I have 2 phones on the plan. So far it works as intended. For the younger one, blocked All outgoing calls except to allowed list, however, he violated time of day usage (used it at school) – phone got shut off for a week. Next time he did it, I shut it off for a month. He doesn’t use it at school anymore.
    the older one has time of day restrictions and it does work. He can only call those on the allowed list during time restriction. You cannot block incoming calls. when he was on restriction I also zeroed out his text limit so he could not text or call. Didn’t stop incoming but put a major damper on his life! Works depending on what you consider tolerable. Set clear limits and stick to them. With these kids, anything lower than a “c” in school and phone is shut off until grade comes up.

  8. Souperstar | 08 Mar 2011 @ 20:25 #

    Obviously, just as an emergency call is allowed to call out as an exception, it could and should also be allowed to call in, as an exception.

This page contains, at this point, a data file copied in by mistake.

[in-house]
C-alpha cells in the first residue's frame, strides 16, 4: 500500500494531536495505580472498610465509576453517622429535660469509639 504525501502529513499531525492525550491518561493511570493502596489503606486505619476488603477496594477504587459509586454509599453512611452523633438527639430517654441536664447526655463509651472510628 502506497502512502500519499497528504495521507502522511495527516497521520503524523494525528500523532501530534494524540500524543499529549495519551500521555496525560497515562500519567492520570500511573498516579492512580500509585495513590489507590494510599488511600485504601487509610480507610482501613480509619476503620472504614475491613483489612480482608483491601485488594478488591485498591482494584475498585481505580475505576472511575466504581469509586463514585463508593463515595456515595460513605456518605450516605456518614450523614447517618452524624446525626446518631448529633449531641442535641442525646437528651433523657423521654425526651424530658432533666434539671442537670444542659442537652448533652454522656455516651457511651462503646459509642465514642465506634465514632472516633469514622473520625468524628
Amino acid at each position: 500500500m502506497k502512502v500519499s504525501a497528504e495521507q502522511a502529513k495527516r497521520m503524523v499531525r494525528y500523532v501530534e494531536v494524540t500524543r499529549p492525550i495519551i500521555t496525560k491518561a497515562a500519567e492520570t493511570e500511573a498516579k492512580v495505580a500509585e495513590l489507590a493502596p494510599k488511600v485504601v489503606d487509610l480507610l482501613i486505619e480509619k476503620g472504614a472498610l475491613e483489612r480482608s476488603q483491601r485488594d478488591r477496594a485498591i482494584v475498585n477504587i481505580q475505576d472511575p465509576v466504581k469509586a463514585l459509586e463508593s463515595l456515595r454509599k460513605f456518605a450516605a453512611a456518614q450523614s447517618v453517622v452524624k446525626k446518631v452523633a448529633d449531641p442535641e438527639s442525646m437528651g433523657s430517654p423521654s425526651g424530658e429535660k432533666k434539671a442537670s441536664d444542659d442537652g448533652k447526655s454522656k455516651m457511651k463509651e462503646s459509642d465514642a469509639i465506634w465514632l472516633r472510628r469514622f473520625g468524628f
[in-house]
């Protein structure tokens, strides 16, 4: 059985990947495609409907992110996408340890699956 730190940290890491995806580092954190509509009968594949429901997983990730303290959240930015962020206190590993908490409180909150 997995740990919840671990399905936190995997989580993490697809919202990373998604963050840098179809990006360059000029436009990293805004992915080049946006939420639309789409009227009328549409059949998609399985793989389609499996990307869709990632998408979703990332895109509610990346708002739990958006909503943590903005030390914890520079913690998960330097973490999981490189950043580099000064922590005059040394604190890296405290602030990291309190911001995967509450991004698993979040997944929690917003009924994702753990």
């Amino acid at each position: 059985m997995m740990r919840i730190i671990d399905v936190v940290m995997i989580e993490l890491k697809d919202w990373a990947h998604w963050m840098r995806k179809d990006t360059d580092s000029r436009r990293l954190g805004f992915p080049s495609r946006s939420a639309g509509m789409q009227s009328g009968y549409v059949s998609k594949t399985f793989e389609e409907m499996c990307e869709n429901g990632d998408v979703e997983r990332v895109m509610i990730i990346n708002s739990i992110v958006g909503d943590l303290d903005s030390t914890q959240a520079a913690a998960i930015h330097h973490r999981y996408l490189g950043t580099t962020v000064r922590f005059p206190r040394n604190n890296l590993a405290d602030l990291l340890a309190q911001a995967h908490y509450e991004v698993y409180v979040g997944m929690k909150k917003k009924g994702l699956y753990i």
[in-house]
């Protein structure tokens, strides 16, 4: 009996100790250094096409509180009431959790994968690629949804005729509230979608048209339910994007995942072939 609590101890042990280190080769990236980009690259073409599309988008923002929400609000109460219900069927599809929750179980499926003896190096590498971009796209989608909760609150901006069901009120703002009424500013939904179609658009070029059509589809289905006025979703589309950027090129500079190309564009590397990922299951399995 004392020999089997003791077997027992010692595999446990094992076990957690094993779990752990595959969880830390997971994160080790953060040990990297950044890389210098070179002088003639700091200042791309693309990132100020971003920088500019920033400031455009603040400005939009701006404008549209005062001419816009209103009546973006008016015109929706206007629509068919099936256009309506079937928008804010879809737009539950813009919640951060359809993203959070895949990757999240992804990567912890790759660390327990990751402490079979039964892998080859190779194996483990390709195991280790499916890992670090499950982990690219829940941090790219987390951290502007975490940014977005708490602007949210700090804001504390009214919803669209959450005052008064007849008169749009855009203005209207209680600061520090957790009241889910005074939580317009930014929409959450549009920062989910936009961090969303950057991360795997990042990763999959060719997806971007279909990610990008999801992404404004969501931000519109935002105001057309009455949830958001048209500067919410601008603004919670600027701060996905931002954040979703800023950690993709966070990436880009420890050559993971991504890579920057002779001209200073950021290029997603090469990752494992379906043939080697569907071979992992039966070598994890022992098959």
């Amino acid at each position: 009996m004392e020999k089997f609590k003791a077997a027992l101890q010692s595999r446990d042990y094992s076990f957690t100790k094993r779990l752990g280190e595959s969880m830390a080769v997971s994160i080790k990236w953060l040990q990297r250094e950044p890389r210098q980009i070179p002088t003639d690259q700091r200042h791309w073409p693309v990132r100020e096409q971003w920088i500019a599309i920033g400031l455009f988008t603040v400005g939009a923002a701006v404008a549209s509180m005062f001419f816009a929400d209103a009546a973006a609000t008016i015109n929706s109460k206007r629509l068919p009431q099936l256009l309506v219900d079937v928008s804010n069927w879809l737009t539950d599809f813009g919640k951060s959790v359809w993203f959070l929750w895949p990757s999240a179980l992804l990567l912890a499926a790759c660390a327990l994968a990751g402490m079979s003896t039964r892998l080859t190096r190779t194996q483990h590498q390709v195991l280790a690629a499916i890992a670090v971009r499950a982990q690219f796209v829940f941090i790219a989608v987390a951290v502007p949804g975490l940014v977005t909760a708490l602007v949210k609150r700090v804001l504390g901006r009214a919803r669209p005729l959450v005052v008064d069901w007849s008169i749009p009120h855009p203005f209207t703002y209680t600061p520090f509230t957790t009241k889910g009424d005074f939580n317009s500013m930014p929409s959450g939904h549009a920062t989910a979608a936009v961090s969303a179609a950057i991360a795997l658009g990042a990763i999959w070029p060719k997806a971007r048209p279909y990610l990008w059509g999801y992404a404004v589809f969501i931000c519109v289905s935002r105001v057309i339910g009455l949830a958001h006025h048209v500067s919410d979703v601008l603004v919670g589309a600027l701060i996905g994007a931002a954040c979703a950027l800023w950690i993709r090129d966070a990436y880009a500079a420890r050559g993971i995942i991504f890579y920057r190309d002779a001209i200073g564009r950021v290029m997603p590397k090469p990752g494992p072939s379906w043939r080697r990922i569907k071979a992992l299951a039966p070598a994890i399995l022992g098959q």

9. Mom | 31 May 2011 @ 21:48 #

    This was a total waste of money. I wish I would have read this before ordering this feature over the phone. AT&T needs to step up their game.

  10. elizabeth | 19 Aug 2011 @ 11:08 #

    you parents are stupid!!! WHY dont you just let your kids learn on there own. i mean is it really hurting you if they talk til 4:00 am… NO!!!! look your kids will eventually figure out that they are tired of not getting enough sleep to go to school!! this method is called reverse psychology!!!

  11. BuickMackane | 07 Sep 2011 @ 3:34 #